The delicate corpus delicti is a plain flacon from among the possessions of Pharaoh Hatshepsut, who lived around 1450 BCE, currently on exhibit in the Egyptian Museum of the University of Bonn. Beautiful in its simplicity, one might think it to have held Hatshepsut’s perfume used, perhaps, for religious rites.
di Lori Henshey da Examiner.com del 1 settembre 2011
Perfumes were used in ancient religious ceremonies, when early civilizations offered scented flowers, herbs and resins in worship of their gods. Religious rituals often included specific smelling substances. As acting Pharaoh, did Hatshepsut unknowingly poison herself while performing her duties as ancient Egypt’s living god? Apparently, not; for innocuously hidden within this small vessel was a deadly, ancient compound awaiting discovery by modern scientists.
After two years of research, Michael Höveler-Müller and Dr. Helmut Wiedenfeld from Bonn’ Pharmacology Institute discovered the flacon did not hold a perfume; instead, it was a kind of skin care lotion or even medication for a monarch suffering from eczema. In addition, the pharmacologists found a strongly carcinogenic substance. Was Hatshepsut killed by her medicine?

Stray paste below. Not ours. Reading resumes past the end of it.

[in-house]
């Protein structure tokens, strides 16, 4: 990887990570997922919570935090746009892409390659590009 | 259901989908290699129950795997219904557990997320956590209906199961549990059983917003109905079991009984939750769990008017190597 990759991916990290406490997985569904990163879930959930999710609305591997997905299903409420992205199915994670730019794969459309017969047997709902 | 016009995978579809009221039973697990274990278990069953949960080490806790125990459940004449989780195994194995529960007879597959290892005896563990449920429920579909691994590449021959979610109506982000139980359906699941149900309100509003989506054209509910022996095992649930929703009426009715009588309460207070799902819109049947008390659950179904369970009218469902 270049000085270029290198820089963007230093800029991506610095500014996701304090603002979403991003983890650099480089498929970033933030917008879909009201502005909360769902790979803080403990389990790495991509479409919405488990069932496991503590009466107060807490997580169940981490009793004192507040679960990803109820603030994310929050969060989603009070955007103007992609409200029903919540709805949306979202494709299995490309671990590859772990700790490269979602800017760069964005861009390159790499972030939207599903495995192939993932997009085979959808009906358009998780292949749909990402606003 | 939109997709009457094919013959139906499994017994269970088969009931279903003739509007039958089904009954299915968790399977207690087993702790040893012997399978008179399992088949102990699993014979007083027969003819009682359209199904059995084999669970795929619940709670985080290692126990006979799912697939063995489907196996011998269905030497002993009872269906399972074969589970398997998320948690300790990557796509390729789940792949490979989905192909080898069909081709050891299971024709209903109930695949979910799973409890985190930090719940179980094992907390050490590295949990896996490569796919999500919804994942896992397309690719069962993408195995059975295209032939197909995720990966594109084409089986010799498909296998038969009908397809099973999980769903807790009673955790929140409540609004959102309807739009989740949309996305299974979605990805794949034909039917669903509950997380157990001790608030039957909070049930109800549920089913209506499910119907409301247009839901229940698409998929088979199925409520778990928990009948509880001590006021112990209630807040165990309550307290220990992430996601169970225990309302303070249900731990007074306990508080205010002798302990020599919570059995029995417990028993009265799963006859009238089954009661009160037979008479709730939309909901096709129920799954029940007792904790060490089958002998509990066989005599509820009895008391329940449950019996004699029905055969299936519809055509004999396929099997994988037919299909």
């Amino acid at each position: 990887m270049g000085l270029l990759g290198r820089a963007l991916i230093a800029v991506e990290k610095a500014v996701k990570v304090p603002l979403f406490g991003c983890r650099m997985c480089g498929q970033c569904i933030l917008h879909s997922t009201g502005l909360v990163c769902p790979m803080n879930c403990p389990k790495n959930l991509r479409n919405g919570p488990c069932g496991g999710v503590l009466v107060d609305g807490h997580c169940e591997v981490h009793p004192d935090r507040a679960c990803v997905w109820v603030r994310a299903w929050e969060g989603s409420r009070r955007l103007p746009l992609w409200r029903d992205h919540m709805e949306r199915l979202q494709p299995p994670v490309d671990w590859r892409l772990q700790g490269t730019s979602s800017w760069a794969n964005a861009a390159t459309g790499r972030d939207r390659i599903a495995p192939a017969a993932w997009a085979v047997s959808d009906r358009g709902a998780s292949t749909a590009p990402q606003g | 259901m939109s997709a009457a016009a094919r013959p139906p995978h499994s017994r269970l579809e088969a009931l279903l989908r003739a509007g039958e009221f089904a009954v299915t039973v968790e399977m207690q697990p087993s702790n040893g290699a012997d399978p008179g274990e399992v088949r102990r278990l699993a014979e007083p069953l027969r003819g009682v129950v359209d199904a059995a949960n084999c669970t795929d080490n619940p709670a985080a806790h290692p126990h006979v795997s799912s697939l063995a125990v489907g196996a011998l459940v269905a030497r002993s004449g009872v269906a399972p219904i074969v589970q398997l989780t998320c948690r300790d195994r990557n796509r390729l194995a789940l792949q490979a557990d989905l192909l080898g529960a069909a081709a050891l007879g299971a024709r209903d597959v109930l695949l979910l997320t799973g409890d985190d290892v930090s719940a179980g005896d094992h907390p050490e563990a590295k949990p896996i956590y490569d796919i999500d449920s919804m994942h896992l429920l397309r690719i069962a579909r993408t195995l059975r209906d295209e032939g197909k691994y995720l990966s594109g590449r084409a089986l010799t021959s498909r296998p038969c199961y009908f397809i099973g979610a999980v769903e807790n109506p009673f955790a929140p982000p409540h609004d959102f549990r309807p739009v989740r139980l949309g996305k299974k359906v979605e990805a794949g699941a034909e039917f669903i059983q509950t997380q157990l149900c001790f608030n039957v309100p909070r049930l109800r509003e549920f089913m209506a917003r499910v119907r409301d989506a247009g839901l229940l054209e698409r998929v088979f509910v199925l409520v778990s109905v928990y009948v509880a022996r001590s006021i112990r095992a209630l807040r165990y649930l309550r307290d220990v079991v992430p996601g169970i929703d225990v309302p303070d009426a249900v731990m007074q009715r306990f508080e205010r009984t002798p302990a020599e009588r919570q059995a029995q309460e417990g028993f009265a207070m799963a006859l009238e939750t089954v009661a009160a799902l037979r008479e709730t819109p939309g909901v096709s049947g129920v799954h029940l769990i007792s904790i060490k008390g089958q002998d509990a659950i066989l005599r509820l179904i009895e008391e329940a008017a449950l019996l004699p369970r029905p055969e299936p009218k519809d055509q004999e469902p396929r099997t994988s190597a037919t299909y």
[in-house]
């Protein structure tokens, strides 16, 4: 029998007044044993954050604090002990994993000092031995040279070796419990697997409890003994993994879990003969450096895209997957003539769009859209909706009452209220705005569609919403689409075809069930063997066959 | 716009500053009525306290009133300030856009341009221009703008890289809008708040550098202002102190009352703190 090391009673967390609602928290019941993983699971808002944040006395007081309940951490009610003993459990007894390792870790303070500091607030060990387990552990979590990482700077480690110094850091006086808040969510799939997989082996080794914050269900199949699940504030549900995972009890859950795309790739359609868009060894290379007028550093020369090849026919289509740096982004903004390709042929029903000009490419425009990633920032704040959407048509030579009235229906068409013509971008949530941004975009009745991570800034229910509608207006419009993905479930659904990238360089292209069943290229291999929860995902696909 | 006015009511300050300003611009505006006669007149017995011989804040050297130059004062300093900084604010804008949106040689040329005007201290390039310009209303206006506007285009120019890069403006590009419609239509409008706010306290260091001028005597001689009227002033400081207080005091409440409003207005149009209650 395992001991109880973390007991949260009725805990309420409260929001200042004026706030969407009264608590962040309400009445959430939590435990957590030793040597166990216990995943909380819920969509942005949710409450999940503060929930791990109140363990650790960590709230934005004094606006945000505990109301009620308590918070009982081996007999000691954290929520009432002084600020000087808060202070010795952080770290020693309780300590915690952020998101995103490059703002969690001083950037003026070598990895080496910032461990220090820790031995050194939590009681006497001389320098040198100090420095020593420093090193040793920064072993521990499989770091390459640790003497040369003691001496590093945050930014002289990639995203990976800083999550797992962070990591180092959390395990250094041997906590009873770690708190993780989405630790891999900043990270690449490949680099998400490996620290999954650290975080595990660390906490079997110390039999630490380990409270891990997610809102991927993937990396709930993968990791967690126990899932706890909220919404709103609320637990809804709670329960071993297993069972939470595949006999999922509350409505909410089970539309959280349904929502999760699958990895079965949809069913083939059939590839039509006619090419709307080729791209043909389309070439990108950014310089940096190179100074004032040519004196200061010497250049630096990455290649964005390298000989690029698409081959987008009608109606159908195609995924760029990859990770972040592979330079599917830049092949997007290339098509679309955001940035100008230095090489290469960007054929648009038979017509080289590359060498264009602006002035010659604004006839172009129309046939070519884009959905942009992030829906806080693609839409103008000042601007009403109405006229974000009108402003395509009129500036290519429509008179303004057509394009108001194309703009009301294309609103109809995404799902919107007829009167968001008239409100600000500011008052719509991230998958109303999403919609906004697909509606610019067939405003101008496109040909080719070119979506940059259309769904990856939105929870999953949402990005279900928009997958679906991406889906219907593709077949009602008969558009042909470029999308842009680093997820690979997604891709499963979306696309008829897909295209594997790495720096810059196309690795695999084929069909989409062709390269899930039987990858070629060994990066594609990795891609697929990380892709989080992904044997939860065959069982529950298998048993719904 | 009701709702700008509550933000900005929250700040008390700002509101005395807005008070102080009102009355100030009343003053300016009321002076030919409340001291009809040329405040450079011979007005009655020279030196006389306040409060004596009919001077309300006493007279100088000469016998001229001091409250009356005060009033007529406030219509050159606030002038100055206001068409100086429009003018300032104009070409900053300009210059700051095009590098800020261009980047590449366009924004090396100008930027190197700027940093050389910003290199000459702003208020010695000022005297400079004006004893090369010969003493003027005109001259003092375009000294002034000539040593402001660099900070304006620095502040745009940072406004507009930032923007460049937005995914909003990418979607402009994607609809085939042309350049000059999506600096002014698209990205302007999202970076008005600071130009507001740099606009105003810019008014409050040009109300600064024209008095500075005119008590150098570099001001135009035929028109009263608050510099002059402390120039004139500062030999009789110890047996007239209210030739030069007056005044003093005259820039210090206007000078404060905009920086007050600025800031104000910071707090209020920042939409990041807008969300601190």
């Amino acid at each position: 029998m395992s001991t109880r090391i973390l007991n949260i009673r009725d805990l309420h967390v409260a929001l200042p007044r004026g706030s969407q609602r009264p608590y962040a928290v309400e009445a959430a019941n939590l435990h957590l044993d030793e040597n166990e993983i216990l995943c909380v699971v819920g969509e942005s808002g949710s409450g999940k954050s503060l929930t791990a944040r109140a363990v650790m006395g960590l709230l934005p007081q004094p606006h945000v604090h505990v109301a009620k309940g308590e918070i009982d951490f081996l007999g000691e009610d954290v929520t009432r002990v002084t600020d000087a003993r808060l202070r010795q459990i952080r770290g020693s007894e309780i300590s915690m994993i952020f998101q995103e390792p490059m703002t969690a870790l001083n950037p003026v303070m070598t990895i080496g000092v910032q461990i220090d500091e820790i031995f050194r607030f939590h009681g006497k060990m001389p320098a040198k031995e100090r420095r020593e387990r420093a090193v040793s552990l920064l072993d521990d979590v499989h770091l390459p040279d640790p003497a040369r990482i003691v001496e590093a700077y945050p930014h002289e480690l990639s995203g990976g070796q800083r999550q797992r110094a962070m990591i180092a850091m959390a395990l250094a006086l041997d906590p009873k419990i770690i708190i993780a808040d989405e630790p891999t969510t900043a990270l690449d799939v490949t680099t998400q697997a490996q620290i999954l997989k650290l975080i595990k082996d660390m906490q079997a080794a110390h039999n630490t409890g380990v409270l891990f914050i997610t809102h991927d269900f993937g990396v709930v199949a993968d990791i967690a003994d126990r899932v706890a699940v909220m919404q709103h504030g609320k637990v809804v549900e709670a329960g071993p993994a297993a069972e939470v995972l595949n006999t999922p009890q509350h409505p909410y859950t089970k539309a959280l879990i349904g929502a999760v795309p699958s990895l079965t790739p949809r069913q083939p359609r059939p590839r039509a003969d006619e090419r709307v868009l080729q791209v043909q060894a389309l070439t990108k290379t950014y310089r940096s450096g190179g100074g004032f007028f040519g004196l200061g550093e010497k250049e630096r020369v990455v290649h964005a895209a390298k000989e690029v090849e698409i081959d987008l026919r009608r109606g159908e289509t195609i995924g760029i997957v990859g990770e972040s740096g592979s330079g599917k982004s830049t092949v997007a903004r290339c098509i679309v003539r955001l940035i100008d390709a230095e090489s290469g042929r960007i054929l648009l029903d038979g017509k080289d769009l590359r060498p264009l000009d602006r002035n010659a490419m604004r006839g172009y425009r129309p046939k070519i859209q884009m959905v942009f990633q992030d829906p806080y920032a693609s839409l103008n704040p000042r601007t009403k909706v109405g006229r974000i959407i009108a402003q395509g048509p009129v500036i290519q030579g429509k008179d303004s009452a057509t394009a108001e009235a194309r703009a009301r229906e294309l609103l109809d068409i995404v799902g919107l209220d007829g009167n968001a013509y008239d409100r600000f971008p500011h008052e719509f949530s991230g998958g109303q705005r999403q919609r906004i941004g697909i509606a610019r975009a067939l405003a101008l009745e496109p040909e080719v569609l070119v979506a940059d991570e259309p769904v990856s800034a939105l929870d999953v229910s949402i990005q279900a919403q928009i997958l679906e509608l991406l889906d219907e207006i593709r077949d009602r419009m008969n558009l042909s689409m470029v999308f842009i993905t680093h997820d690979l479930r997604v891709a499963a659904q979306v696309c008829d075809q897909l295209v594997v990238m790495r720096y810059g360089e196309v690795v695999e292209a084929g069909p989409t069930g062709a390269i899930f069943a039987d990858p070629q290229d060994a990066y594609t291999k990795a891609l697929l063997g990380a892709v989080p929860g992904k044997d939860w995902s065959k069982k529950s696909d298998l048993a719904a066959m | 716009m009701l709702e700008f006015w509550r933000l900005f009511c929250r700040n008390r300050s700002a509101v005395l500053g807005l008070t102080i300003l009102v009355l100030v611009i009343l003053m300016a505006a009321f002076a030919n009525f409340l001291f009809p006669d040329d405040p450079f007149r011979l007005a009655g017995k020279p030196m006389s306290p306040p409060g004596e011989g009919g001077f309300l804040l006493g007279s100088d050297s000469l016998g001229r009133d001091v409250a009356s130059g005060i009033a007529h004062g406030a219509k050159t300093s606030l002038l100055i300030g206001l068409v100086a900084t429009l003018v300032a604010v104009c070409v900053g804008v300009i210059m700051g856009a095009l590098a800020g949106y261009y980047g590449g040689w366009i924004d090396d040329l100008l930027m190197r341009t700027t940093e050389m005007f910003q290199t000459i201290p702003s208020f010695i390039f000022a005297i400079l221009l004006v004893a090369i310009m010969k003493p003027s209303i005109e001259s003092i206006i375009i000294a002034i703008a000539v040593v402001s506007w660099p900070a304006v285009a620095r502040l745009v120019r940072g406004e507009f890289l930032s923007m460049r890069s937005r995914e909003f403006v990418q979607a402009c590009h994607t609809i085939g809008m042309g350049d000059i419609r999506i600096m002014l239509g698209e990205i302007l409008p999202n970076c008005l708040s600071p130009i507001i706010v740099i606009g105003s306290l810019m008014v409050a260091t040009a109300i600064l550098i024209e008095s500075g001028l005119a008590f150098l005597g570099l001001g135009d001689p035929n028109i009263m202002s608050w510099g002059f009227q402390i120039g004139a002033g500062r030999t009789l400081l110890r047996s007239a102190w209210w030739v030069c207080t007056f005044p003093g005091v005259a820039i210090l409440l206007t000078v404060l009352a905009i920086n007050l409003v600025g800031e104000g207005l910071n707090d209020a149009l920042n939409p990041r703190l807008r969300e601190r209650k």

“There is a lot that speaks for this hypothesis,” Dr. Wiedenfeld said. “If you imagine that the Queen had a chronic skin disease and that she found short-term improvement from the salve, she may have exposed herself to a great risk over the years.”
“We have known for a long time that Hatshepsut had cancer and maybe even died from it,” said Michael Höveler-Müller. “We may now know the actual cause.”
At this point, the Bonn scientists can only surmise how Hatshepsut obtained her lotion. “Egyptian physicians were general practitioners and good surgeons, but they were lousy internists,” explained Dr. Wiedenfeld. “It is quite possible that they owe their knowledge of certain medications to their contacts with Persia and India where the healing arts were very advanced even in Antiquity.”
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Inserito su www.storiainrete.com il 25 settembre 2011